[T]here is no magic formula or catechism for conducting claim construction. Nor is the court barred from considering any particular sources or required to analyze sources in any specific sequence, as long as those sources are not used to contradict claim meaning that is unambiguous in light of the intrinsic evidence. For example, a judge who encounters a claim term while reading a patent might consult a general purpose or specialized dictionary to begin to understand the meaning of the term, before reviewing the remainder of the patent to determine how the patentee has used the term. The sequence of steps used by the judge in consulting various sources is not important; what matters is for the court to attach the appropriate weight to be assigned to those sources in light of the statutes and policies that inform patent law.

Phillips, 415 F.3d at1324 (internal citations omitted).


"[A] motion for reconsideration should not be granted, absent highly unusual circumstances, unless the district court is presented with newly discovered evidence, committed clear error, or if there is an intervening change in the controlling law." 389 Orange Street Partners v. Arnold, 179 F.3d 656, 665 (9th Cir. 1999). According to Hynix, Infineon II followed the now-discredited Texas Digital methodology by "look[ing] first to the dictionary definition of 'bus' to find an 'ordinary meaning' and only then consider[ing] the specification and file history to determine whether there was clear evidence of disavowal of the dictionary definition." Id. at 8:24-26. Hynix also contends that this court must reconsider the Claim Construction Order because it "afforded Infineon II stare decisis effect." Id. at 1:11-14.

These arguments are unpersuasive. First, the court does not believe that Phillips constitutes "an intervening change in the controlling law." For the most part, Hynix does not contend that Phillips directly casts doubt on the Claim Construction Order. Instead, Hynix posits that Phillips undermines Infineon II, which, in turn, calls the Claim Construction Order into question. It is one thing for a court to re-evaluate its own reasoning and conclusions in light of new precedent. It is quite another thing for a court to hold that a different court would do the same. Such speculation is especially inappropriate where, as here, the alleged change in the law is not the reformulation of a substantive rule, but a subtle alteration in the process by which courts engage in claim construction.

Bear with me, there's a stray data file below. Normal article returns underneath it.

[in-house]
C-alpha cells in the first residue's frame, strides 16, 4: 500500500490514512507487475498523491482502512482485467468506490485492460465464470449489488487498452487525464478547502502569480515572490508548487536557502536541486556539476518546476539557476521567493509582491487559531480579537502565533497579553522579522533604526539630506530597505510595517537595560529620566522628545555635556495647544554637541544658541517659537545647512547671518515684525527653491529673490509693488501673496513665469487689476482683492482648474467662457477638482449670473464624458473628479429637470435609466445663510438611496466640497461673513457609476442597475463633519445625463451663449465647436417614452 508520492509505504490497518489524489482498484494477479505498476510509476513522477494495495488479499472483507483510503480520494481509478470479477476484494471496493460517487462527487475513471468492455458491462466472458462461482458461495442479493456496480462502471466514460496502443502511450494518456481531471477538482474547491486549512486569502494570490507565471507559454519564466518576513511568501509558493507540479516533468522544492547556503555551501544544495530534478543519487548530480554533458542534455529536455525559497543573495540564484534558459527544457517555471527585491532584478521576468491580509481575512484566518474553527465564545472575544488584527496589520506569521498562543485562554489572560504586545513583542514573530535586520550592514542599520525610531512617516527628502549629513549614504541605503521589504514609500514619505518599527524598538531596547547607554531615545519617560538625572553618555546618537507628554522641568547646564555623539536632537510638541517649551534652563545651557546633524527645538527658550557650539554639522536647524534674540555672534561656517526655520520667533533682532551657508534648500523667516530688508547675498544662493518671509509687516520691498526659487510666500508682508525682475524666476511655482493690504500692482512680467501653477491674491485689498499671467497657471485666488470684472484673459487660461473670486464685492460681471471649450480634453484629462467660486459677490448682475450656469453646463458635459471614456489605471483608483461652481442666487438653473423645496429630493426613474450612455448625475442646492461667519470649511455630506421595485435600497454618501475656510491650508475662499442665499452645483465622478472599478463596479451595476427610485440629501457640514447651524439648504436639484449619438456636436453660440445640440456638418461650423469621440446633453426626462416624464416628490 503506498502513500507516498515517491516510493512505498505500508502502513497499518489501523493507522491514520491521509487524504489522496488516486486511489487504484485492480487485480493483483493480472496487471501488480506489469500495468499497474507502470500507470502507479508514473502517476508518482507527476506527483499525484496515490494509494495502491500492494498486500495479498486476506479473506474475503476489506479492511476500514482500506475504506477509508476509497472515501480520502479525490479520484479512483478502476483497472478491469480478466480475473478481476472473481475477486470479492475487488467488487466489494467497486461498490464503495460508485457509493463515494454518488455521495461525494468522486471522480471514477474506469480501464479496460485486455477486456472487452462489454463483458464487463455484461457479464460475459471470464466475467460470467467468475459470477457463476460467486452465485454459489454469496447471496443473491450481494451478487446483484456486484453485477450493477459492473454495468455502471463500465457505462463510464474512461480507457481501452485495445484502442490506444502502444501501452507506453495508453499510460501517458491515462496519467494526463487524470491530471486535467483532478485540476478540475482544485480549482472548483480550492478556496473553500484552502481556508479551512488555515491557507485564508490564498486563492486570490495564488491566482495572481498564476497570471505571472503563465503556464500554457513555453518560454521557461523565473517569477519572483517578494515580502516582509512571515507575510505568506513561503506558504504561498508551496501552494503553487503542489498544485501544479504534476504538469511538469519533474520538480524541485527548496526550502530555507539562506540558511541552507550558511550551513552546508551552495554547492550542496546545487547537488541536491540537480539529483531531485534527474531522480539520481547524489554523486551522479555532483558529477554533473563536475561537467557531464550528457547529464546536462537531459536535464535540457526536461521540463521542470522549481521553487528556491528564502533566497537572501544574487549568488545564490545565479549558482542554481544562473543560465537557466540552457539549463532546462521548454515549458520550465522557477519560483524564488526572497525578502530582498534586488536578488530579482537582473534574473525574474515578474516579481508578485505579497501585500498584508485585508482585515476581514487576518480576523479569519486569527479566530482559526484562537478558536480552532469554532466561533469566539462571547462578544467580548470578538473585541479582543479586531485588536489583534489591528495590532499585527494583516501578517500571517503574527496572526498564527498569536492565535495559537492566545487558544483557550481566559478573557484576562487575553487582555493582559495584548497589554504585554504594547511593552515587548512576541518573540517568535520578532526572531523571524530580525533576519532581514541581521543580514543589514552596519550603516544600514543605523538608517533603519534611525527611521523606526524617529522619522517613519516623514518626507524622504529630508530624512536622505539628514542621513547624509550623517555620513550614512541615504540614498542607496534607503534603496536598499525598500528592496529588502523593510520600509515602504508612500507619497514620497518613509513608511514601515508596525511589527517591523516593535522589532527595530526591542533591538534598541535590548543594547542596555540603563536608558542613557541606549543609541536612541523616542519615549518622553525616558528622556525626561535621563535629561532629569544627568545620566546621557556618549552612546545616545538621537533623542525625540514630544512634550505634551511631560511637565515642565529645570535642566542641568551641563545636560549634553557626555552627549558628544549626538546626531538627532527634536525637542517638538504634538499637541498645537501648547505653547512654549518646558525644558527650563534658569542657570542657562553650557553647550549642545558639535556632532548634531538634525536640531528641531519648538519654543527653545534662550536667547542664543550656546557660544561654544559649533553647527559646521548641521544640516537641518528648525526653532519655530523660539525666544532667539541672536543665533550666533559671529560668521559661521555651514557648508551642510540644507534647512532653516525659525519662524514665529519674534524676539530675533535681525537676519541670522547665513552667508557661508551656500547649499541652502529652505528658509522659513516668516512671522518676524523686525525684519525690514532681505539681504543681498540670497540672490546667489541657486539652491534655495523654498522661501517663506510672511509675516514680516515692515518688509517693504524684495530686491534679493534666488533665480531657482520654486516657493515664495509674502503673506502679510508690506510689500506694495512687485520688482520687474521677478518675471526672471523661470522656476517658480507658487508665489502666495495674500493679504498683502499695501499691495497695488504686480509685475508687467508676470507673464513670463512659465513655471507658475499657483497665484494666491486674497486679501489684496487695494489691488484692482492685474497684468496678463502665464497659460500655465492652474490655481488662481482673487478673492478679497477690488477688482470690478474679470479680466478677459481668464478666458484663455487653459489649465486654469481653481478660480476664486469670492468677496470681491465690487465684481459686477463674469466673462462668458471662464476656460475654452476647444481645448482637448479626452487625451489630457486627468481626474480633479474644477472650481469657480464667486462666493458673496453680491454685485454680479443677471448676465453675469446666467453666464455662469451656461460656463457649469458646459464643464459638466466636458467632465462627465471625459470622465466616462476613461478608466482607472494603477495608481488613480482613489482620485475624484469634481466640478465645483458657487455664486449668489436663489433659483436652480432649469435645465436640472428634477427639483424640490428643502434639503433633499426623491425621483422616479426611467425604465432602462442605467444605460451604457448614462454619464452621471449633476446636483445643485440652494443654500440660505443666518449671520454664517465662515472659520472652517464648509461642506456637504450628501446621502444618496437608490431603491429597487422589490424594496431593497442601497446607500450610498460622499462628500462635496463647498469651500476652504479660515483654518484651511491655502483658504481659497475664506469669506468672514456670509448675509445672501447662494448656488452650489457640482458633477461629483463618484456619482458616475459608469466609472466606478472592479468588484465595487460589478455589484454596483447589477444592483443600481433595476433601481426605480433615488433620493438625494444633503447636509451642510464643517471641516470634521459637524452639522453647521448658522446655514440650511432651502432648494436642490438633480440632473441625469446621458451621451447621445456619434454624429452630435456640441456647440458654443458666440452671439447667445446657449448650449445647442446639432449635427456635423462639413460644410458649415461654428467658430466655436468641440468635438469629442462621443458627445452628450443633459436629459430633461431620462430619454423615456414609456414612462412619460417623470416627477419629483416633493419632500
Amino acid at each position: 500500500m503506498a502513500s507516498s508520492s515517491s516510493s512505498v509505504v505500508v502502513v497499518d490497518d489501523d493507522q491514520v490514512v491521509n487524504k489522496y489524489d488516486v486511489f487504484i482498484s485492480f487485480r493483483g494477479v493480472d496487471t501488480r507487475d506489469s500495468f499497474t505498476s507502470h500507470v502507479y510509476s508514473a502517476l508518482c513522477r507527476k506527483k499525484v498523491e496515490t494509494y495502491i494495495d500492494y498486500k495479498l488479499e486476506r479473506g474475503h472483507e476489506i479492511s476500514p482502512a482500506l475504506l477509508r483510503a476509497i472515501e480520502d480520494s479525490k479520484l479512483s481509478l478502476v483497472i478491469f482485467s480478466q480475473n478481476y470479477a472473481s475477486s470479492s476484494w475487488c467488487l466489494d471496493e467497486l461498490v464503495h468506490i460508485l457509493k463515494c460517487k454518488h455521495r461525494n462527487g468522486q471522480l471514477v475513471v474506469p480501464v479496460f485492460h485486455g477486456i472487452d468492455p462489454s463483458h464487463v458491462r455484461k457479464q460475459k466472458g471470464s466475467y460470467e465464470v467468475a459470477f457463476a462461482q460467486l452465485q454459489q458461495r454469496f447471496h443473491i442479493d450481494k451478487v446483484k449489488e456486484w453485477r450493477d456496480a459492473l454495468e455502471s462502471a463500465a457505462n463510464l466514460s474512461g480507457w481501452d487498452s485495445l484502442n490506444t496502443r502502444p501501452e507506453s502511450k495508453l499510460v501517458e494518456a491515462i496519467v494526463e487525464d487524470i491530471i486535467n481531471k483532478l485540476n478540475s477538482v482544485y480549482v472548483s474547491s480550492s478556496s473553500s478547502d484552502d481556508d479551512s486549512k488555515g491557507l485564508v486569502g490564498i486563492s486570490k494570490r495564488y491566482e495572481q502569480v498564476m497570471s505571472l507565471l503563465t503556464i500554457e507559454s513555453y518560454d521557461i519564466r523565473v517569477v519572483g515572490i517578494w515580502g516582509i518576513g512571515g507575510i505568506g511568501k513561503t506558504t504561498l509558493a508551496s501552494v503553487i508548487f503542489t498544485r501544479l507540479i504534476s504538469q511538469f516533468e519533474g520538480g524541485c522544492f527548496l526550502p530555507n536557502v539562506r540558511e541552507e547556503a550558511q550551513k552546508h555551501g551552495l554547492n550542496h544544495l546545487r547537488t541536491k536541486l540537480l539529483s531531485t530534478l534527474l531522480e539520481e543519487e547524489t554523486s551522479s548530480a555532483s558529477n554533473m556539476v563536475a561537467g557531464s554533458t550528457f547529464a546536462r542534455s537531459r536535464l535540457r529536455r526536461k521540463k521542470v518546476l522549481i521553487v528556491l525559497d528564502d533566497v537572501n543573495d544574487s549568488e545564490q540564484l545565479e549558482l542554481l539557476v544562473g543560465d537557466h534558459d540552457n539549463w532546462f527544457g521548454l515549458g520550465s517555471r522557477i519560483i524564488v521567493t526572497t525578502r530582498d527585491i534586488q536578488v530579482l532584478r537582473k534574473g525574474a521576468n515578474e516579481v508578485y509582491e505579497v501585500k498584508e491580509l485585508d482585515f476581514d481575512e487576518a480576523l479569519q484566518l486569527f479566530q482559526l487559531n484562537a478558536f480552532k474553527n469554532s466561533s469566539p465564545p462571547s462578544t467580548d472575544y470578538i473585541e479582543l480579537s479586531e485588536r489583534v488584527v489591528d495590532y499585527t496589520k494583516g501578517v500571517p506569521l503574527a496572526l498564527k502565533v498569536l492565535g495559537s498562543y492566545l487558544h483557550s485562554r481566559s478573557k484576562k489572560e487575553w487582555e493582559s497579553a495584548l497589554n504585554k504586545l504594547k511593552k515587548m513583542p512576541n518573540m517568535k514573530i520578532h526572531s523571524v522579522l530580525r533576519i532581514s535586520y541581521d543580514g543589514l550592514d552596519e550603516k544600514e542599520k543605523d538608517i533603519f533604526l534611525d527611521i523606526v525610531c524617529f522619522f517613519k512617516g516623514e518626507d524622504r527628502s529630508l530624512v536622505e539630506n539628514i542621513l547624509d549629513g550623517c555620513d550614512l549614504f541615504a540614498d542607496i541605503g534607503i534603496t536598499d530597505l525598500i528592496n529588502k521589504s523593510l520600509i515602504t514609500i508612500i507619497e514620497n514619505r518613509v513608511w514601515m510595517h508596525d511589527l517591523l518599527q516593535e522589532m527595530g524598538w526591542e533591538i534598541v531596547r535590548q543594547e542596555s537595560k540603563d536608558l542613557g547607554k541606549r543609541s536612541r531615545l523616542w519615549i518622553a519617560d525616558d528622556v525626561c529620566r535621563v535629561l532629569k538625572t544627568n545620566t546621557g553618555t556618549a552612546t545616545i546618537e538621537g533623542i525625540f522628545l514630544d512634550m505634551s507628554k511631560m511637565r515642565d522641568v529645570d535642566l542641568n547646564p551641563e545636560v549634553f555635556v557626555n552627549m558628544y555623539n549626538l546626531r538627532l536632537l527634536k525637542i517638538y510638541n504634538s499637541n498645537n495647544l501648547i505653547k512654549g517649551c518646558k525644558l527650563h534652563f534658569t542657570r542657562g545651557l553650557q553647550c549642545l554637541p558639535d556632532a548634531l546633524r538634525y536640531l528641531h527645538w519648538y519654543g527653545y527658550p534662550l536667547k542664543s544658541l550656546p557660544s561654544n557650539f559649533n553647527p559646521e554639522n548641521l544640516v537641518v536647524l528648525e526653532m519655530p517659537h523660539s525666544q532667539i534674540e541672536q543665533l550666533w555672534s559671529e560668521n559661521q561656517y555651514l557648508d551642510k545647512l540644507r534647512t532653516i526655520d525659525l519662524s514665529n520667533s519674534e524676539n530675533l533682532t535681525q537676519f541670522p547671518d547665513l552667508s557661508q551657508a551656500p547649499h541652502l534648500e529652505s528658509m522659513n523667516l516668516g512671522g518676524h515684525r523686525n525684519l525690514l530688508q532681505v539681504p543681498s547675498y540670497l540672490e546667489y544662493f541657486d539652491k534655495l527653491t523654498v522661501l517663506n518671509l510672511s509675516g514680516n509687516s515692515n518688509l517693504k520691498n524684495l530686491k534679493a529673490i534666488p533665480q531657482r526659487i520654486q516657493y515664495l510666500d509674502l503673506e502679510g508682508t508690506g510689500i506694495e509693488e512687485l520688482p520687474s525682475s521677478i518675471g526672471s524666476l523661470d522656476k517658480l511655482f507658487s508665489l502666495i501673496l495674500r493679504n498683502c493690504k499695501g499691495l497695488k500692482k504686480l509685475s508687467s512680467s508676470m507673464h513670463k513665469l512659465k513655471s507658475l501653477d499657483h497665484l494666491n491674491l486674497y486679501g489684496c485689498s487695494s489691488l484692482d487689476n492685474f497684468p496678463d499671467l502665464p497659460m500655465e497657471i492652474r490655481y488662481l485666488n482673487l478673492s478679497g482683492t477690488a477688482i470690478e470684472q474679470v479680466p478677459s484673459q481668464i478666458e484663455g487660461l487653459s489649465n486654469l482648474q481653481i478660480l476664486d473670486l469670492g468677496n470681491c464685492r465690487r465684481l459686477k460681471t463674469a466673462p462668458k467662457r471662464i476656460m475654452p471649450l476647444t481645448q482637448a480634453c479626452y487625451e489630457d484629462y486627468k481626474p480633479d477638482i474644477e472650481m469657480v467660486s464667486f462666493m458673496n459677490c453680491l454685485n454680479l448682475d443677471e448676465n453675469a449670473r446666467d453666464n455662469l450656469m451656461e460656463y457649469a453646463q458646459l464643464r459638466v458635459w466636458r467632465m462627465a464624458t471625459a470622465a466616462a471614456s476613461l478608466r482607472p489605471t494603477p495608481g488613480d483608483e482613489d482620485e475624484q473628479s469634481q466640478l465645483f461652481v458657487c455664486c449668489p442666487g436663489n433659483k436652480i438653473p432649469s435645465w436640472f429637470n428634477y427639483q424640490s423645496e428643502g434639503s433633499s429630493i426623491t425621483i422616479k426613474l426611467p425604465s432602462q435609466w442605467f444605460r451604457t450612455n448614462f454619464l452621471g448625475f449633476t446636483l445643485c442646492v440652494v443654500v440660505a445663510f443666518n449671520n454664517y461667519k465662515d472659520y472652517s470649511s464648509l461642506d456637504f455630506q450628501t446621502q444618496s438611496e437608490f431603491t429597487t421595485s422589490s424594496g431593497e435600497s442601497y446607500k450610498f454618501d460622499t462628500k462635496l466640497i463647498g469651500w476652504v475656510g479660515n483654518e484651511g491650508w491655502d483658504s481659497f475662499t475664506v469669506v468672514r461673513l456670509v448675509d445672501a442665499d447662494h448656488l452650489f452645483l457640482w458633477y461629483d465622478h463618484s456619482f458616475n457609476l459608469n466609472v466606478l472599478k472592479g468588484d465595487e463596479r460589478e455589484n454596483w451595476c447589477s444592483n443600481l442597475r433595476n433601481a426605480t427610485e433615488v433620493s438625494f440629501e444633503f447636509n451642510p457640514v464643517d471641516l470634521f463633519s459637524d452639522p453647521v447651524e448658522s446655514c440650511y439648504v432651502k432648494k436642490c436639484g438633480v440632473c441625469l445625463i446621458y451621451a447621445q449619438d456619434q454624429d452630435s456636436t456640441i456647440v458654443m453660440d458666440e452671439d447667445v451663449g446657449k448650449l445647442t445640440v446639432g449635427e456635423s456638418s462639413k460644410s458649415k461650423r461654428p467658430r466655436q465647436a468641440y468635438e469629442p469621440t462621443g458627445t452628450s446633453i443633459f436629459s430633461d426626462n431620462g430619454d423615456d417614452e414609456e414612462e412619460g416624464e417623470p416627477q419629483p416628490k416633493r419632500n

Indeed, the court is aware of no case that has granted a motion for reconsideration in similar circumstances.*fn2

Second, even assuming that Hynix's motion is proper, its attack on Infineon II lacks merit. Phillips precludes a particular method of claim construction: collecting dictionary definitions and then eliminating those that are inconsistent with the specification. See Phillips, 415 F.3d at 1320 (Texas Digital incorrectly "limits the role of the specification in claim construction to serving as a check on the dictionary meaning of a claim term"). Infineon II did not employ this methodology. Hynix notes that Infineon II "began, as instructed by Texas Digital, with an IEEE dictionary definition of the term 'bus' . . . ." Mot. Reconsid. at 8:15-16. Yet Phillips expressly permits courts to "consult a general purpose or specialized dictionary to begin to understand the meaning of the term, before reviewing the remainder of the patent to determine how the patentee has used the term." Phillips, 415 F.3d at1324. In addition, rather than using the dictionary to assemble several potential meanings for an esoteric term, Infineon II cited the dictionary to show that the district court's construction of "bus" was fundamentally at odds with how a personal of ordinary skill in the art would understand the term. Infineon II, 318 F.3d at 1094 ("[t]he term 'bus' is very common the electrical arts and has a well-recognized meaning"). Phillips held that dictionaries remain useful for this purpose. See Phillips, 415 F.3d at 1321 ("[d]ictionaries or comparable sources are often useful to assist in understanding the commonly understood meaning of words").

Hynix argues that Phillips suggests that Infineon II erred by examining whether the patentee "clearly disclaim[ed] or disavow[ed]" the ordinary meaning of "bus." Infineon II, 318 F.2d at 1095.